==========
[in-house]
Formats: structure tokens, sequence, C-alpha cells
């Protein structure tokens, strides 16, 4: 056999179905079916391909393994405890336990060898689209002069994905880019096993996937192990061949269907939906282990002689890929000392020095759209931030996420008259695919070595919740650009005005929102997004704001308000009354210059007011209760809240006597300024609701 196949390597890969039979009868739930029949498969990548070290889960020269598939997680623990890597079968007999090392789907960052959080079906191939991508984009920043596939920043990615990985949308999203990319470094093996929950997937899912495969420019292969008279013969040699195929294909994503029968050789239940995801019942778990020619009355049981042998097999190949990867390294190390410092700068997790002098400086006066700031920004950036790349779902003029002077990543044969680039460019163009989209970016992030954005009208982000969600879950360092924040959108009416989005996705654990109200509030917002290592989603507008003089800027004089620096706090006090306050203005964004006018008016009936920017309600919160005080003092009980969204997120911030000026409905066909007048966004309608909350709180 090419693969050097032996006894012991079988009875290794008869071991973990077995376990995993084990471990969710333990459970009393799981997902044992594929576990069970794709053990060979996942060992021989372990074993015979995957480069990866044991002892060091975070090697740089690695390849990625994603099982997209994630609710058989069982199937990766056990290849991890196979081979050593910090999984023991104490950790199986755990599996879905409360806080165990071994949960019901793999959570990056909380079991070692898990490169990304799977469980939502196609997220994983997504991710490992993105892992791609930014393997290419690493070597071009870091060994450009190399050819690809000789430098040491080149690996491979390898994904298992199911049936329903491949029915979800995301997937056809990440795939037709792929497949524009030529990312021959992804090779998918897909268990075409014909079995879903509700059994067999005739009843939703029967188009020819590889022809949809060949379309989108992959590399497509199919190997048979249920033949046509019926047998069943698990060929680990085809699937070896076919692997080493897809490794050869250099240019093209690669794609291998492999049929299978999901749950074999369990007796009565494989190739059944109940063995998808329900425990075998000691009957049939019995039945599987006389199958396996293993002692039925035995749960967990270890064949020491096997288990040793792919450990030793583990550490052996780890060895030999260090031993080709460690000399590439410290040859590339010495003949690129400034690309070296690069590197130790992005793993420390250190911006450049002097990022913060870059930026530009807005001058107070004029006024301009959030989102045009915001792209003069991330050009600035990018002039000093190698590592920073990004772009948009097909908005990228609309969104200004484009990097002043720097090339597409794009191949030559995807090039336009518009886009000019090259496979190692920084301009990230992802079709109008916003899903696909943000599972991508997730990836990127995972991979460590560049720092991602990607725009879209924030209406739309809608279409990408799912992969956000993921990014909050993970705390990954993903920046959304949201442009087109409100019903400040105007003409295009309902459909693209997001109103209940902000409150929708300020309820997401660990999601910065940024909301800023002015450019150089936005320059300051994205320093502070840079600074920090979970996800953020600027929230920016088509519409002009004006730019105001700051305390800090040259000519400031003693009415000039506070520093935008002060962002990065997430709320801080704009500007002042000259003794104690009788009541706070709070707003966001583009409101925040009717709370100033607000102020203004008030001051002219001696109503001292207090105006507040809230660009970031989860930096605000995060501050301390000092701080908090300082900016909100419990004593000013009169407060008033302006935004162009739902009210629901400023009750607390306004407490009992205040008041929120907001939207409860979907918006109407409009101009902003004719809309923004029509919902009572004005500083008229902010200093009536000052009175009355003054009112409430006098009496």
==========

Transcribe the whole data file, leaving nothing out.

[in-house]
Formats: structure tokens, sequence, C-alpha cells
């Protein structure tokens, strides 16, 4: 056999179905079916391909393994405890336990060898689209002069994905880019096993996937192990061949269907939906282990002689890929000392020095759209931030996420008259695919070595919740650009005005929102997004704001308000009354210059007011209760809240006597300024609701 196949390597890969039979009868739930029949498969990548070290889960020269598939997680623990890597079968007999090392789907960052959080079906191939991508984009920043596939920043990615990985949308999203990319470094093996929950997937899912495969420019292969008279013969040699195929294909994503029968050789239940995801019942778990020619009355049981042998097999190949990867390294190390410092700068997790002098400086006066700031920004950036790349779902003029002077990543044969680039460019163009989209970016992030954005009208982000969600879950360092924040959108009416989005996705654990109200509030917002290592989603507008003089800027004089620096706090006090306050203005964004006018008016009936920017309600919160005080003092009980969204997120911030000026409905066909007048966004309608909350709180 090419693969050097032996006894012991079988009875290794008869071991973990077995376990995993084990471990969710333990459970009393799981997902044992594929576990069970794709053990060979996942060992021989372990074993015979995957480069990866044991002892060091975070090697740089690695390849990625994603099982997209994630609710058989069982199937990766056990290849991890196979081979050593910090999984023991104490950790199986755990599996879905409360806080165990071994949960019901793999959570990056909380079991070692898990490169990304799977469980939502196609997220994983997504991710490992993105892992791609930014393997290419690493070597071009870091060994450009190399050819690809000789430098040491080149690996491979390898994904298992199911049936329903491949029915979800995301997937056809990440795939037709792929497949524009030529990312021959992804090779998918897909268990075409014909079995879903509700059994067999005739009843939703029967188009020819590889022809949809060949379309989108992959590399497509199919190997048979249920033949046509019926047998069943698990060929680990085809699937070896076919692997080493897809490794050869250099240019093209690669794609291998492999049929299978999901749950074999369990007796009565494989190739059944109940063995998808329900425990075998000691009957049939019995039945599987006389199958396996293993002692039925035995749960967990270890064949020491096997288990040793792919450990030793583990550490052996780890060895030999260090031993080709460690000399590439410290040859590339010495003949690129400034690309070296690069590197130790992005793993420390250190911006450049002097990022913060870059930026530009807005001058107070004029006024301009959030989102045009915001792209003069991330050009600035990018002039000093190698590592920073990004772009948009097909908005990228609309969104200004484009990097002043720097090339597409794009191949030559995807090039336009518009886009000019090259496979190692920084301009990230992802079709109008916003899903696909943000599972991508997730990836990127995972991979460590560049720092991602990607725009879209924030209406739309809608279409990408799912992969956000993921990014909050993970705390990954993903920046959304949201442009087109409100019903400040105007003409295009309902459909693209997001109103209940902000409150929708300020309820997401660990999601910065940024909301800023002015450019150089936005320059300051994205320093502070840079600074920090979970996800953020600027929230920016088509519409002009004006730019105001700051305390800090040259000519400031003693009415000039506070520093935008002060962002990065997430709320801080704009500007002042000259003794104690009788009541706070709070707003966001583009409101925040009717709370100033607000102020203004008030001051002219001696109503001292207090105006507040809230660009970031989860930096605000995060501050301390000092701080908090300082900016909100419990004593000013009169407060008033302006935004162009739902009210629901400023009750607390306004407490009992205040008041929120907001939207409860979907918006109407409009101009902003004719809309923004029509919902009572004005500083008229902010200093009536000052009175009355003054009112409430006098009496």